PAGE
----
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Rafał Styczeń: Rules of engagement

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Can you hear me? Thank you very much for having me here, and thank you very much, Charles, for being between the performer and me, because, you know, I didn't feel pretty good as a technology nerd speaking after such a great performance. You know, it might be boring for you. Well, I must say I was pretty nervous being invited to give a speech at TEDx, because I usually sell myself, and I'm not allowed to do it here. So, I didn't really know what I [had] to say to you, and what I could say to you. But I thought, maybe, well, putting some things together that [have been] guiding me now for almost 20 years in trying to finance various ideas, trying to finance start-ups. And I think this is all [of us] here talk about, these are different ideas. And I think ideas are great, but if ideas are not deployed, if they are not put into action, if we don't see them, are they really worth [it]? So I think what for me is generally of the same importance as an idea is actually the right execution. And I saw many people working on great ideas and not achieving what they wanted to achieve. So I think talking about the things that I think make people achieve and bring through the ideas that they have in their heads is really important. So, I sometimes [show] some achievements that I've been going through with trying to finance, starting or developing more than 18 projects or today employing several people here in Poland and generally in the world, because after showing a slide like this, I can usually talk [about] stupid things and people listen. (Laughter) So, I've done pretty many things, yes? And I was trying to be successful in many things that I was doing, but I [was] not. I was not always successful, and people very often are not successful in things they're doing. So I wanted to talk with you [about] what I think is really important when we go forward with the things that we want to do. The first and most important thing that I see is, you have to be -- It's not working. You have to be engaged in things you are doing. You have to be 100% committed. And you cannot think about any alternatives. I very often see people that are coming to us with great ideas and they want to prove to us they are so great, so they are showing us, doing many things concurrently. Or they very often think about their alternatives that they [have] if they fail. The most successful people I've seen in my life are people that are mortgaging their houses against bets on ideas they are doing. And these people go forward. Sorry. The second important thing that I believe is discipline and courage. But discipline understood not in the way that you have to work hard to achieve your success. Discipline understood [as] that you have to be committed to things that you believe, and be with this till the very end. So if you believe in something, do it. Because people often fail because of not actually executing their beliefs. This is very often, of course, connected with courage. The slide slipped. And I have [had] several failures because of not actually standing behind my beliefs. I have [left] investments that right after [I left] actually became successful off the things realized that I strongly believed in, but was not able to actually stick with these beliefs till the very end. I went bankrupt in some businesses because I didn't have the courage to keep [at] it till the end. Although the business model proved to be very successful and others actually [had] a pretty good success in this sector. But on the other hand, when I talk about Comarch -- This is the first company I was involved with, I was one of the co-founders. [Very] often people ask me, "How did it [happen] that you had the feeling that this March 2000 when you were selling your shares is the right moment to sell?" I said, "It had nothing to do with my feelings, this was just my internal beliefs." They said, "When some things are going in the right direction, I'm with the company. When they are not, I'm not with the company." And because of internal politics, I just took the decision to leave the company. It was half a year before the IT business actually reached the hype, so I [was able] to exit at the highest valuation. The same as [when] I started the company, yes? People very often asked me, I mean, "[What was it like]?" Why did I start this company? I said, "It was very simple." I was [in my 4th year of college], and I decided that I'd take the first job, the first opportunity. I had to take [it], because I wanted to learn [what it's like] to work. Then, I went to a lecture with Janusz Filipiak. He was a professor at [the AGH University], and he said -- He was very boring, always not organized, so actually, these were pretty bad lectures he was giving, yes? And is standing in front of us, and he's asking, "Well, I have this project with TPSA that we have to develop software for them. Is anybody interested in doing this with me?" And I went, "Yes!" Not because it was interesting, or not because Filipiak was interesting. (Laughter) It was just because I took the decision that I'm taking the first job possible, yes? (Laughter) (Applause) And I really think success comes from this, that you stick to your rules. And, of course, later on it turned [out] that we set up a company together, and it was pretty successful, yes? And today, I would say this is one of the biggest companies here in Kraków that is turning Kraków into a technology company, yes? Before, we had the steelworks, and today, we have software companies here. So, the same way I entered Comarch, the same way I exited Comarch. Not because it was worth a lot and the market was at this high, and I could make a lot of money. No, I just thought that the period of working [at] and developing Comarch is over. And, [speaking] about failures, I think this is the most important element that we actually face in our lives. These are not successes, but these are failures that shape us, yes? Successes make us fly and make us do stupid things. But failures make us think. But, as I thought, I've failed many times. Maybe sometimes not making as much money on an investment that we made, sometimes in going bankrupt, yes? As a venture fund, we started in 2000, yes? This was the Internet hype. Everybody remembers the dot-com boom. Everybody was talking about the Internet, but back then, the Internet did not prove to make any revenue anywhere. Revenue -- maybe, but companies were not profitable. So actually, when the bubble burst, nobody was interested in investing in the Internet. And our company's name was "Internet Investment Fund," and we were raising money. (Laughter) So actually, our investors were running away faster than we could finish [saying the] name of our company. (Laughter) So, it was actually a very bad time to be in, so we wanted to make investments, but we had to close most of them down. And work [unclear] that we were successful, without having any external investors in the fund. We had to make them successful, sell them, and to make money on them, to be able to invest further. And it was very OK. And I must say this was one of the reasons that the crisis that we have today we perceived as the greatest opportunity of all time, yes? Most probably this crisis would be one of the biggest, for me, in my professional life. So it was, for me, really a pleasure to enter into. Maybe I'm exaggerating a little bit, but actually, we [were able to] get prepared for it. And we are taking advantage of it, honestly [speaking], yes? There are many great companies that are right now in trouble that we can help and take over. So, [on the one hand], failures are great, because they teach you, really, yes? I mean, successes will not teach you anything, but failures do. But it's very important, after you fail, to stand up. And the other thing that is important [is] to admit that you're failing, and let it go. Because people very often go down with their failures, yes? Another important issue is delegating and outsourcing, yes? It is very important to be able to develop your organization fast, [develop] your ideas fast, either geographically distributed, or within a growing organization, is to delegate and outsource. But it is very important to know what you outsource. And I see, very often, people outsourcing hiring. And I must say I don't understand why people are doing this, yes? Why people outsource the most important thing that there is for the management of a company to be done. If people are outsourcing hiring, especially at the levels right [below] them, they should outsource themselves in the first [place], I would say. So, talking about "mass" and "small." I think, yes, small is beautiful, because small is fast. But for me, what small is really about is actually the ability [to put] people in charge of those small things. If you grow a big organization, you don't want to delegate, because you are afraid people's failures will fail the organization. But if you're able to divide the organization into small pieces, you're able to delegate full power and responsibility over people. That's why small is beautiful, I believe, because it can really empower people. Free them and give them the [opportunity] to take risky steps, yes? But this will not fail your whole organization. That's why I came to the conclusion, actually, after working for a few [unclear], that venture capital is really the right place, that I feel good with. Because I can do exactly this. Finance people, give them the freedom to act. On the other hand, what we struggle all the time [with], and this is why I say that we are [always] looking for the right organization, is still to be able to an impact on the strategic moves. Which is, I think, the most important issue for a venture capitalist or somebody who is financing ideas. Because very often we finance people that do not have the experience, yes? And if we know that they are doing something wrong, we want to correct it, and this is not always possible. I mean, look at this picture. People were afraid of typing machines coming into market. Our grandchildren will laugh about Facebook. This is what I believe. So, change is something that's speeding up, we could say, but I don't think so, we just get older. That's why we think that this is speeding up. But it was always there, and it will always be there. So, for us to exist, for our organization to exist, it's to be able to [adapt] to change. And what I do in my life, in all our companies -- I mean, we're [always] trying to find the holy grail that will really make all of these companies develop. And we are really open [to] change everywhere, and I think everybody should be. And if we are getting older -- I'm getting older, I think that I cannot invent things anymore, we start to fund it, yes? So I think, you know, if you can't invent things, fund things. And this is, I think, the right thing for any big organization to do. Because I haven't actually seen a big organization be very innovative without funding ideas, without buying and taking over. It's WiFi, and I think when I'm closer, it's working better. (Whistle, Laughter) And there is the issue of luck in being successful, yes? Everybody says that, of course, you need to work hard, you need to have great ideas, but you always need to [be lucky]. And I must say, I don't believe so much in this idea of [being lucky], yes? Because, if you see that, I think, over 60% of lottery jackpot winners are bankrupt within 5 years. Now, I think, "So what does luck actually have [to do] with constantly being successful?" I don't believe in being lucky. There is a joke about a rabbi coming to the synagog and asking God to give him the opportunity to win the jackpot, yes? And he's coming [back again and again]. One day God speaks to him: "Rabbi, give me a chance, buy a ticket," yes? (Laughter) So, I think this is exactly what each of us faces every day. I mean, we see all these trains leaving, yes? And I think what we [call] "luck" is having the guts [to take] the opportunity. I think whatever opportunity you take, you can be lucky with it, but you have to give God the chance. And I think [most people] just don't. And that's why they say, "You were lucky, and I'm not." Yeah, and that's it. And because, as I said, I'm actually a technology guy, I wanted also to give you a few words about technology and a few words about Poland, [which] I think is a great place to be, and is a great place to develop. Why am I in technology? You could say I started 20 years ago, it is not that long. But today, people are investing in clean technologies, in biotechnologies, and many others. And I think technology is great, because technology is reinventing itself every 10 years. And it's even speeding up. I mean, you had the minicomputer era, the desktop era, we had the Internet era. We already today say we "had" the Internet era. Because, I think, Google's growth is over. I mean, it's great, it will still be growing, but the most growth is over, yes? Today, we are coming to the social network era. I believe 2011, 2012, Facebook will IPO. I encourage you to buy their shares. They will be growing then. Then, we will go to another era, and this is all actually facilitated with technology. And the connection with the Internet only makes it faster. Develop faster, the cycles are faster. But every cycle, a new opportunity emerges. And here, I name just the biggest names. But around all those companies, there are tons of others, that create a completely new economy. So there are tons of opportunities in the technology field to develop. Another very important issue is that technology is very short-cycled. This is why Warren Buffet is saying he's not investing in technology. Because he wants to invest for 30 years now. Now, if you want to be successful in technology, you need to set something up, grow it, and sell. Most of the technology companies, most of the cases, if you look at them, they [grew] in a period of around 7-10 years. I mean in value, yes? An investor will always [see this] as value. Of course, they later [grew] in market share, in their success, whatever. But in terms of shareholders' value, they had a relatively small growth period. You see this in America, where this is the broadest market. You had Microsoft growing from '80 till '99. Since then, they are not growing in value, it's [been] 10 years already. You had Google growing for more or less 8 years, I would say. Their highest growth, they are still growing. Yesterday, they grew [by] 10%. But this growth is not that great anymore. You have Facebook, [which] is growing right now. You had Comarch, for example. They were growing in value since '93 till 2000. In 2000, the value of Comarch, the biggest IT company in Kraków, was around 1-2 billion zloty. Today, it's 600 million. So look, for 10 years, the company did not grow, in terms of value. So that's an important issue to remember. And I think what is also an important issue to remember [is] that if want to make money investing in these shares, it's pretty easy. If you [had invested] in Microsoft back then, when they were IPOing, which was a no-brainer that it is a successful company, you would [make] fifty times. If you [had invested] in Google by the time Google was IPOing, it was a no-brainer they would be successful. You would make seven times your investment. If you [invest] in Facebook in 2012, and this is a no-brainer they will be successful, you will also make significant money. So, actually, looking at those companies, but only staying for a short cycle of time. It's the only successful way in developing investments in the technology sector. My time is slowly running [out]. I also wanted to share with you what I think the future development and future gain in the technology sector will be, in IT, especially. One of them is cloud computing. It is going mainstream today. This is something we [were] talking about 10 years ago. Remember the company Sun Computers? Once, a big company. They said, "The network is the computer." They do not exist today. But the network is the computer, actually. And some other things, I just split them. I think the presentation will be available online. I also wanted to say a few words about Poland, because not many people are aware of this, but Poland today is the second best IPO market in Europe. After the UK. We have the biggest active community of VC investors in Poland. Actually, today we are talking to many German and French companies that cannot get investment money over there, in Poland, to invest. You have tons of incubators that will be financing ideas. And what I think [is], today we also have the second generation of people, coming into the market, that we didn't have for 20 years. People that actually are the Millenials, that actually were born after communism, or got their education after communism. And I think, you know, this is more about people and money, less about ideas. The ideas, we can take from TEDx. (Laughter) And this is about us, you know, that we can grow those into successful things. Thank you very much. (Applause)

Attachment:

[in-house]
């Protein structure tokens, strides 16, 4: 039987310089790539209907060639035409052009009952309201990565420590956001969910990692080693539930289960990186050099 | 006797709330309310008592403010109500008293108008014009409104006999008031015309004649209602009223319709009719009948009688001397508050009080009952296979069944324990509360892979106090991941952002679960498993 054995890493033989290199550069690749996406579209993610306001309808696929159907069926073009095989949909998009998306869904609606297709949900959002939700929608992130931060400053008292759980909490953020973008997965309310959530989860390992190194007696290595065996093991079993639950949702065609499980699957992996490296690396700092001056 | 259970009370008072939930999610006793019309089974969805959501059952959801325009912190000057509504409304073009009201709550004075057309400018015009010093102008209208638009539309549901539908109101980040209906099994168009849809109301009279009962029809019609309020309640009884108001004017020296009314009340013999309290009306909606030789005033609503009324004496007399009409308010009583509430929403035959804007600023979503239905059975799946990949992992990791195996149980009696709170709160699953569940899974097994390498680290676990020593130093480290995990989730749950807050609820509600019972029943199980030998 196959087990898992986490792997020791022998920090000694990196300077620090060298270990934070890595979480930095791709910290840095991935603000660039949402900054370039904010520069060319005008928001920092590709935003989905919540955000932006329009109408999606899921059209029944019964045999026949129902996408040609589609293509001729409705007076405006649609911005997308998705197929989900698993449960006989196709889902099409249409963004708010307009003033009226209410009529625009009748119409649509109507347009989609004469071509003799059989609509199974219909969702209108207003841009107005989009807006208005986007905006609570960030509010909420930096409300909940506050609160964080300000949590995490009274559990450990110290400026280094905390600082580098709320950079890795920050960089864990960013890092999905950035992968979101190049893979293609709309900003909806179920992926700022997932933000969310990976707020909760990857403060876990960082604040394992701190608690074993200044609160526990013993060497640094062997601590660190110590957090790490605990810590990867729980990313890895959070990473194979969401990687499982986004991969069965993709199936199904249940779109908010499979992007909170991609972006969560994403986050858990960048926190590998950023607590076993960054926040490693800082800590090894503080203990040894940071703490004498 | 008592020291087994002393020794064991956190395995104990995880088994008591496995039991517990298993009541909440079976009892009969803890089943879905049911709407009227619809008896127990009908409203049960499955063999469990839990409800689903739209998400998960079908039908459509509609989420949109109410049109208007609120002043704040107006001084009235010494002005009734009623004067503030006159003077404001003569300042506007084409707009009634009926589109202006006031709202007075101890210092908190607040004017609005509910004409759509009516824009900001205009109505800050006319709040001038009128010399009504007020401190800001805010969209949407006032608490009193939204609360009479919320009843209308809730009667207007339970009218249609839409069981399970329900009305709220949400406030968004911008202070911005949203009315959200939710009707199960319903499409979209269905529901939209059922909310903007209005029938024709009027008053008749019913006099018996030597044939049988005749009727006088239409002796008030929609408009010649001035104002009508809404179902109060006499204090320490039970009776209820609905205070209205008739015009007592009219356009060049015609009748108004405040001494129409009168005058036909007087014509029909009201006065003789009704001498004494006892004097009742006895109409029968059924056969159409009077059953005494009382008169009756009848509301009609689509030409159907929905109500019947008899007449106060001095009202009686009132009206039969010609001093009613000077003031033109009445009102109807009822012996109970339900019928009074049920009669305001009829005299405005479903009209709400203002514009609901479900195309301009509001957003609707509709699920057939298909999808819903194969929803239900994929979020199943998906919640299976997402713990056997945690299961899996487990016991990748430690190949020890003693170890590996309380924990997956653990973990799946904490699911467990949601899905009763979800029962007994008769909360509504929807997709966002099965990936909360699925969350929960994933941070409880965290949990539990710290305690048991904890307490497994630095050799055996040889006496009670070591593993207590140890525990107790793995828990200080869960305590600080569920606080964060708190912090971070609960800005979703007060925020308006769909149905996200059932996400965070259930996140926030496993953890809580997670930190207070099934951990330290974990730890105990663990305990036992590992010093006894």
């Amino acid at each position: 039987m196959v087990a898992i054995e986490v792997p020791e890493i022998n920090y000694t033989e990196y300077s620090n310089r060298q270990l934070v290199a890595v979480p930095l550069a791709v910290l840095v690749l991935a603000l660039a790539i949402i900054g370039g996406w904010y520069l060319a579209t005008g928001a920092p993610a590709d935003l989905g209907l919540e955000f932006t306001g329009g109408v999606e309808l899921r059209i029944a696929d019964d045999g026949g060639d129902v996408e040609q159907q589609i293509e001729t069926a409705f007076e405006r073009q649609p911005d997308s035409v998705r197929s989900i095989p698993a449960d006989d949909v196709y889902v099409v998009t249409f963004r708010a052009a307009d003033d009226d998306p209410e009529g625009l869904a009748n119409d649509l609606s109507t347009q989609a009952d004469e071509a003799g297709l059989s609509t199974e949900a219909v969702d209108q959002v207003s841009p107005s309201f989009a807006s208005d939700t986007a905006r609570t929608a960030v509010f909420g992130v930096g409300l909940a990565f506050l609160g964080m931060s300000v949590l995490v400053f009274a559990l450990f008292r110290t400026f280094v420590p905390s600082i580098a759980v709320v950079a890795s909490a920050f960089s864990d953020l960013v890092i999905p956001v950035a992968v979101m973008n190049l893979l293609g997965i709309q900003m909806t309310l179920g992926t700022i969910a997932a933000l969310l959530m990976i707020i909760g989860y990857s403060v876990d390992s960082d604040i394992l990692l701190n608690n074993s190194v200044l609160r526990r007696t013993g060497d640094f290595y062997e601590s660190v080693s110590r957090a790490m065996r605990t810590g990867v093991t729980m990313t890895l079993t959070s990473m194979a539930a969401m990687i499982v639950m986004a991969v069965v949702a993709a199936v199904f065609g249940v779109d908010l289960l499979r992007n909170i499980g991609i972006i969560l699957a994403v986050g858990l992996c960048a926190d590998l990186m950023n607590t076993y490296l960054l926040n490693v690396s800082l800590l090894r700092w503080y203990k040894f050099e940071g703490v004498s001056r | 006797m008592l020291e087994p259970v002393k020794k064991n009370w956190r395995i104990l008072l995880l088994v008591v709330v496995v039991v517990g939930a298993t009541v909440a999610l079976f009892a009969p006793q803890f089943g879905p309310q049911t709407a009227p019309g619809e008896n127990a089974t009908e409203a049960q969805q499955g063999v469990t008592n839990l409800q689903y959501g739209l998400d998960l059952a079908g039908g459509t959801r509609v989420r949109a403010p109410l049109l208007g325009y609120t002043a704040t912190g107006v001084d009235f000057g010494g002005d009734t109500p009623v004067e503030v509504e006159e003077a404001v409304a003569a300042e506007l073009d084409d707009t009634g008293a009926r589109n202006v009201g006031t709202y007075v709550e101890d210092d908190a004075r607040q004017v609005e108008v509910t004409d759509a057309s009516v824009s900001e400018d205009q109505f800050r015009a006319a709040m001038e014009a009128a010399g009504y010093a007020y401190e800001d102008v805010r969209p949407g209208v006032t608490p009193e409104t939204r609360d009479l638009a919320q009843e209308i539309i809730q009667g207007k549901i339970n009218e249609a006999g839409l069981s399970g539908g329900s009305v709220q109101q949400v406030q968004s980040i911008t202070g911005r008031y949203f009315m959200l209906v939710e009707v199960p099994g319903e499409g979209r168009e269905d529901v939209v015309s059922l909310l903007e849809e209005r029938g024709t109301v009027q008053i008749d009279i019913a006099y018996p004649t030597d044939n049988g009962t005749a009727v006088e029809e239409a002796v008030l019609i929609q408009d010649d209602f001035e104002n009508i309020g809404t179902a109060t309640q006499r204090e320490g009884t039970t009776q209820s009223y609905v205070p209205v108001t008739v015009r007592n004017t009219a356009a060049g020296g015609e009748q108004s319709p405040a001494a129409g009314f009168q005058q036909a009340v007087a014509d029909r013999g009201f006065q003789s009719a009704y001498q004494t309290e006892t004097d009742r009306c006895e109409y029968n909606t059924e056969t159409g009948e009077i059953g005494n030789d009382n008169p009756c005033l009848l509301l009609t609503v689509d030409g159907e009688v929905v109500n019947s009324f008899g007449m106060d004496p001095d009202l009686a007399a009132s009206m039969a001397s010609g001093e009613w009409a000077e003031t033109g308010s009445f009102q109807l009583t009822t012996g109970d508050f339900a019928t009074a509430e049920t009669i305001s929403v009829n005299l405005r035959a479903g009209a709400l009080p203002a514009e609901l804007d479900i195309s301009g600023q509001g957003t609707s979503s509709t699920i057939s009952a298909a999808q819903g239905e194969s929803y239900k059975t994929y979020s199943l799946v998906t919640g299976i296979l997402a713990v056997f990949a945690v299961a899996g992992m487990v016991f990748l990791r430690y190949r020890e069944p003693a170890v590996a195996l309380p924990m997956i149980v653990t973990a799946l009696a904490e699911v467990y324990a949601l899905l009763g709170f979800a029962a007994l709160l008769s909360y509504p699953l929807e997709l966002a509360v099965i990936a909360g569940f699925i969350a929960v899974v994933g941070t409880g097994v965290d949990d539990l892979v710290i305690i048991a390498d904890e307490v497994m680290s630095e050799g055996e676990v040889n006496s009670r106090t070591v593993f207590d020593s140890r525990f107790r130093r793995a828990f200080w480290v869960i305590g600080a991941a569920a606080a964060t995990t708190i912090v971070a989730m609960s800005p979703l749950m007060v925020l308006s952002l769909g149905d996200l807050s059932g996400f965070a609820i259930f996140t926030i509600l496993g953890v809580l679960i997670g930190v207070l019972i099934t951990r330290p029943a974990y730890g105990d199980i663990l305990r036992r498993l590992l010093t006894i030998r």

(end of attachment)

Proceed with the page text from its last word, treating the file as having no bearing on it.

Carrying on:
Video Details

Duration: 19 minutes and 26 seconds
Country: Poland
Language: English
Genre: None
Producer: TEDxKraków
Director: TEDxKraków
Views: 1,402
Posted by: tedxkrakow on Nov 11, 2010

Talk delivered at TEDxKraków, on October 15, 2010.